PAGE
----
While there’s no question that gravel has a place in water-efficient landscape design, over-reliance on this material can produce results that fall short of what school officials, parents, community members and students expect from school grounds. Other low-water options exist that can provide habitat, ecosystem services, beauty, learning opportunities and even food.
At the 2015 Green California Schools and Community Colleges Summit, several of the state’s leading school garden practitioners will be on hand for a Pre-Summit session designed to highlight a wide range of possibilities for school sites. Presenters for “Landscape Alternatives: Drought with the Possibility of Rain,” from 10 am-3 pm on October 28, will include authors of some of the most influential guides to making the most of the aesthetic, ecological and educational potential of school landscapes.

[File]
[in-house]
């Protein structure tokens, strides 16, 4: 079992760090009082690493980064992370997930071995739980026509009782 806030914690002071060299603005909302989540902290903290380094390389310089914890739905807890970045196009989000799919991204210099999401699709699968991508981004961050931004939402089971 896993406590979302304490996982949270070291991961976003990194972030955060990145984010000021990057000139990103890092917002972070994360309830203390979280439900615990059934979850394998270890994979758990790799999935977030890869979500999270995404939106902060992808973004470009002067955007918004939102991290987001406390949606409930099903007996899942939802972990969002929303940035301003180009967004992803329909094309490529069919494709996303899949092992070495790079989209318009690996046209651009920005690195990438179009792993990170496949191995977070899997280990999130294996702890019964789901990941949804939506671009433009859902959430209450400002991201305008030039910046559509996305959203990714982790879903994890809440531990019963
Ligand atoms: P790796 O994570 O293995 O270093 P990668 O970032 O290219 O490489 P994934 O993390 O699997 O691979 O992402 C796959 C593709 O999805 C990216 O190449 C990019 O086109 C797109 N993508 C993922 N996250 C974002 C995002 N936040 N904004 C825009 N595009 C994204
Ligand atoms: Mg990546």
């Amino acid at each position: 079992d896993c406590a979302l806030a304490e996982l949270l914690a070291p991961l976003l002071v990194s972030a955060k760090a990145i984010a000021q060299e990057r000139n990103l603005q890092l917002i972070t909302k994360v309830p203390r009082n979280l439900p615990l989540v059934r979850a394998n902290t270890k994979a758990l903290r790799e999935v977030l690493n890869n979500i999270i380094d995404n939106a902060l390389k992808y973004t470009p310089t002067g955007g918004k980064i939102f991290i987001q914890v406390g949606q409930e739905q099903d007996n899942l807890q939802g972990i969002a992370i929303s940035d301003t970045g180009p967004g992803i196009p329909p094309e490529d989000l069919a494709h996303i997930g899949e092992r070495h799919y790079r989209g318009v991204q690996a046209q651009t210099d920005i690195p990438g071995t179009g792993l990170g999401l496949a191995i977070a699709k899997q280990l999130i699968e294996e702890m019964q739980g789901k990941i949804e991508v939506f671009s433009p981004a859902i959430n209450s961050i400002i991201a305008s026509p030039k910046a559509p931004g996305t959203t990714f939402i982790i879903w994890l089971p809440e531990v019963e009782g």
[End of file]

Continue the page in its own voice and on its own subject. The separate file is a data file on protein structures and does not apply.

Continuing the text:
All attendees will receive a copy of the book Asphalt to Ecosystems: Design Ideas for Schoolyard Transformation, which documents inspiring green schoolyard examples from almost 150 schools in 11 countries. (The author, Sharon Danks, will be among the presenters.)